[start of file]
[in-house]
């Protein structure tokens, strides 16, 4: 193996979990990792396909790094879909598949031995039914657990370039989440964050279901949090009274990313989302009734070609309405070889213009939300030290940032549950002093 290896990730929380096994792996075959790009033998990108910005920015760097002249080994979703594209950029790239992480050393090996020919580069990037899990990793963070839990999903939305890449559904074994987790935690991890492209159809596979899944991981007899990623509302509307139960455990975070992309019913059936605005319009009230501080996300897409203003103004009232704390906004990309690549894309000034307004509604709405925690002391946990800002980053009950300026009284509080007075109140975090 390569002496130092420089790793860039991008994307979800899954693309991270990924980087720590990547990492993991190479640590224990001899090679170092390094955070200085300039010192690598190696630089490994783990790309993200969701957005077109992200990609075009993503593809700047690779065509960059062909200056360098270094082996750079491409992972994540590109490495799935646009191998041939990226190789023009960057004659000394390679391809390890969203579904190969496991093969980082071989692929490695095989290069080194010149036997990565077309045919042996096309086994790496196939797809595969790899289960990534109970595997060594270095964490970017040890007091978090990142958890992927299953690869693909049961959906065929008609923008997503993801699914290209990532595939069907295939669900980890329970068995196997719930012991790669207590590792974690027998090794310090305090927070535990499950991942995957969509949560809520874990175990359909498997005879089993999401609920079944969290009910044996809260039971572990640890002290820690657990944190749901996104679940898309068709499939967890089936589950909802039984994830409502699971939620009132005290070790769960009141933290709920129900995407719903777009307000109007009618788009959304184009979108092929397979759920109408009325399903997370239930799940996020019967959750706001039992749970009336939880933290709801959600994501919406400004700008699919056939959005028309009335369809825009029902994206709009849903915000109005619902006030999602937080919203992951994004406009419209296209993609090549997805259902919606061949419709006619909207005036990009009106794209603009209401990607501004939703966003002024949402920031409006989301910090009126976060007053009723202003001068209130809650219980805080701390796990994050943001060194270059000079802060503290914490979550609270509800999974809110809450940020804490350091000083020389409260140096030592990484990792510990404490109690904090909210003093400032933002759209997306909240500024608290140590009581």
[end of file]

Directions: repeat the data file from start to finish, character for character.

[in-house]
């Protein structure tokens, strides 16, 4: 193996979990990792396909790094879909598949031995039914657990370039989440964050279901949090009274990313989302009734070609309405070889213009939300030290940032549950002093 290896990730929380096994792996075959790009033998990108910005920015760097002249080994979703594209950029790239992480050393090996020919580069990037899990990793963070839990999903939305890449559904074994987790935690991890492209159809596979899944991981007899990623509302509307139960455990975070992309019913059936605005319009009230501080996300897409203003103004009232704390906004990309690549894309000034307004509604709405925690002391946990800002980053009950300026009284509080007075109140975090 390569002496130092420089790793860039991008994307979800899954693309991270990924980087720590990547990492993991190479640590224990001899090679170092390094955070200085300039010192690598190696630089490994783990790309993200969701957005077109992200990609075009993503593809700047690779065509960059062909200056360098270094082996750079491409992972994540590109490495799935646009191998041939990226190789023009960057004659000394390679391809390890969203579904190969496991093969980082071989692929490695095989290069080194010149036997990565077309045919042996096309086994790496196939797809595969790899289960990534109970595997060594270095964490970017040890007091978090990142958890992927299953690869693909049961959906065929008609923008997503993801699914290209990532595939069907295939669900980890329970068995196997719930012991790669207590590792974690027998090794310090305090927070535990499950991942995957969509949560809520874990175990359909498997005879089993999401609920079944969290009910044996809260039971572990640890002290820690657990944190749901996104679940898309068709499939967890089936589950909802039984994830409502699971939620009132005290070790769960009141933290709920129900995407719903777009307000109007009618788009959304184009979108092929397979759920109408009325399903997370239930799940996020019967959750706001039992749970009336939880933290709801959600994501919406400004700008699919056939959005028309009335369809825009029902994206709009849903915000109005619902006030999602937080919203992951994004406009419209296209993609090549997805259902919606061949419709006619909207005036990009009106794209603009209401990607501004939703966003002024949402920031409006989301910090009126976060007053009723202003001068209130809650219980805080701390796990994050943001060194270059000079802060503290914490979550609270509800999974809110809450940020804490350091000083020389409260140096030592990484990792510990404490109690904090909210003093400032933002759209997306909240500024608290140590009581």